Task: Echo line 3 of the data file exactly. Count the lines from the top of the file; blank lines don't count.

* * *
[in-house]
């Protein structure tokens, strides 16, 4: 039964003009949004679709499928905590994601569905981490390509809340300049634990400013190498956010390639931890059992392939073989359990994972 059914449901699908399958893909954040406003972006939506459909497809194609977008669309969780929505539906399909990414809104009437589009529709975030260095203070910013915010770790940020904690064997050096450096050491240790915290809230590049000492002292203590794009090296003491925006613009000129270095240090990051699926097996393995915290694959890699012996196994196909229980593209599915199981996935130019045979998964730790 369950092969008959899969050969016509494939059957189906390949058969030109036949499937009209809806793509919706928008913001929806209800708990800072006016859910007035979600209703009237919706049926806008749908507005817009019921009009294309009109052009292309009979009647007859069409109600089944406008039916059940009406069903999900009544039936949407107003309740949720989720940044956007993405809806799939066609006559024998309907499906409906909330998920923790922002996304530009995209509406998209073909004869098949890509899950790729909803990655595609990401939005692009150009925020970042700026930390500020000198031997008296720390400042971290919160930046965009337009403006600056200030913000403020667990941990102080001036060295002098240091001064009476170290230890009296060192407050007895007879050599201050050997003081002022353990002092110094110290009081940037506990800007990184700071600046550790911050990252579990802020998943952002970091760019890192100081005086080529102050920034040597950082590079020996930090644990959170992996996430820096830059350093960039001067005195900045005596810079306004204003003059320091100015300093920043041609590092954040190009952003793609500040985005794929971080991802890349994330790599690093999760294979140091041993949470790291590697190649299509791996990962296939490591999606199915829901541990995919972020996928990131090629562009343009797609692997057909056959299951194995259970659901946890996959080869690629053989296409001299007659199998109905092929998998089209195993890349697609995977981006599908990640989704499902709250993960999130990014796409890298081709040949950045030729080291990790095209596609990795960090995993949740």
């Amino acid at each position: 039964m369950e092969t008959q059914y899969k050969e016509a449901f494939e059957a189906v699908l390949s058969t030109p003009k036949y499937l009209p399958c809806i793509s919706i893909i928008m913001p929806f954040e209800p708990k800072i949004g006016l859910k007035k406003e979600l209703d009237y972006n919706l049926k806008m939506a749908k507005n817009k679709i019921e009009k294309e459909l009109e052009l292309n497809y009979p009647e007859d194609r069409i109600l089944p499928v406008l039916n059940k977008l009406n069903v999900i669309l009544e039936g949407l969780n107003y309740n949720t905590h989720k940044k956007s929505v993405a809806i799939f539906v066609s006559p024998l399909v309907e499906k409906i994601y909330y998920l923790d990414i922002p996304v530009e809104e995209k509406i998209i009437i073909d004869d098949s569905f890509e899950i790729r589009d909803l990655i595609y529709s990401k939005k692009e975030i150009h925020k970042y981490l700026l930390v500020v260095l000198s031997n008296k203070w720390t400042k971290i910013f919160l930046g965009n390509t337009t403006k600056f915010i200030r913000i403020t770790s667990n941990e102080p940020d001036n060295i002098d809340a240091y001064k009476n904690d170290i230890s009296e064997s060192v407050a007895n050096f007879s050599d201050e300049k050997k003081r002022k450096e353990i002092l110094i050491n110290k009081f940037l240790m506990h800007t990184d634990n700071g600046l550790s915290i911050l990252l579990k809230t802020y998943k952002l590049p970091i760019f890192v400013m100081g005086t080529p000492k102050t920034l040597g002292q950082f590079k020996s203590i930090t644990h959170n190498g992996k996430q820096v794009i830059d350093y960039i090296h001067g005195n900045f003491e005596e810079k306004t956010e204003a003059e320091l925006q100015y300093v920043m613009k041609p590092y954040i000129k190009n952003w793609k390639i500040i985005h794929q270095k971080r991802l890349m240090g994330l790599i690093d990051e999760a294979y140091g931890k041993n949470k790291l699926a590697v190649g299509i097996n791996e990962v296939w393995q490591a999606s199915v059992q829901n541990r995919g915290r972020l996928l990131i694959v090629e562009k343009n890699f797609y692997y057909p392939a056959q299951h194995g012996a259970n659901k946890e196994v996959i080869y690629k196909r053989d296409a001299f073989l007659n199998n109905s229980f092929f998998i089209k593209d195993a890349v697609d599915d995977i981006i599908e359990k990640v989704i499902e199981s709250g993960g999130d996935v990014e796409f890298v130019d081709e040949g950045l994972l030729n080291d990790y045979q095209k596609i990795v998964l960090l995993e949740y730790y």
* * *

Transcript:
């Amino acid at each position: 039964m369950e092969t008959q059914y899969k050969e016509a449901f494939e059957a189906v699908l390949s058969t030109p003009k036949y499937l009209p399958c809806i793509s919706i893909i928008m913001p929806f954040e209800p708990k800072i949004g006016l859910k007035k406003e979600l209703d009237y972006n919706l049926k806008m939506a749908k507005n817009k679709i019921e009009k294309e459909l009109e052009l292309n497809y009979p009647e007859d194609r069409i109600l089944p499928v406008l039916n059940k977008l009406n069903v999900i669309l009544e039936g949407l969780n107003y309740n949720t905590h989720k940044k956007s929505v993405a809806i799939f539906v066609s006559p024998l399909v309907e499906k409906i994601y909330y998920l923790d990414i922002p996304v530009e809104e995209k509406i998209i009437i073909d004869d098949s569905f890509e899950i790729r589009d909803l990655i595609y529709s990401k939005k692009e975030i150009h925020k970042y981490l700026l930390v500020v260095l000198s031997n008296k203070w720390t400042k971290i910013f919160l930046g965009n390509t337009t403006k600056f915010i200030r913000i403020t770790s667990n941990e102080p940020d001036n060295i002098d809340a240091y001064k009476n904690d170290i230890s009296e064997s060192v407050a007895n050096f007879s050599d201050e300049k050997k003081r002022k450096e353990i002092l110094i050491n110290k009081f940037l240790m506990h800007t990184d634990n700071g600046l550790s915290i911050l990252l579990k809230t802020y998943k952002l590049p970091i760019f890192v400013m100081g005086t080529p000492k102050t920034l040597g002292q950082f590079k020996s203590i930090t644990h959170n190498g992996k996430q820096v794009i830059d350093y960039i090296h001067g005195n900045f003491e005596e810079k306004t956010e204003a003059e320091l925006q100015y300093v920043m613009k041609p590092y954040i000129k190009n952003w793609k390639i500040i985005h794929q270095k971080r991802l890349m240090g994330l790599i690093d990051e999760a294979y140091g931890k041993n949470k790291l699926a590697v190649g299509i097996n791996e990962v296939w393995q490591a999606s199915v059992q829901n541990r995919g915290r972020l996928l990131i694959v090629e562009k343009n890699f797609y692997y057909p392939a056959q299951h194995g012996a259970n659901k946890e196994v996959i080869y690629k196909r053989d296409a001299f073989l007659n199998n109905s229980f092929f998998i089209k593209d195993a890349v697609d599915d995977i981006i599908e359990k990640v989704i499902e199981s709250g993960g999130d996935v990014e796409f890298v130019d081709e040949g950045l994972l030729n080291d990790y045979q095209k596609i990795v998964l960090l995993e949740y730790y």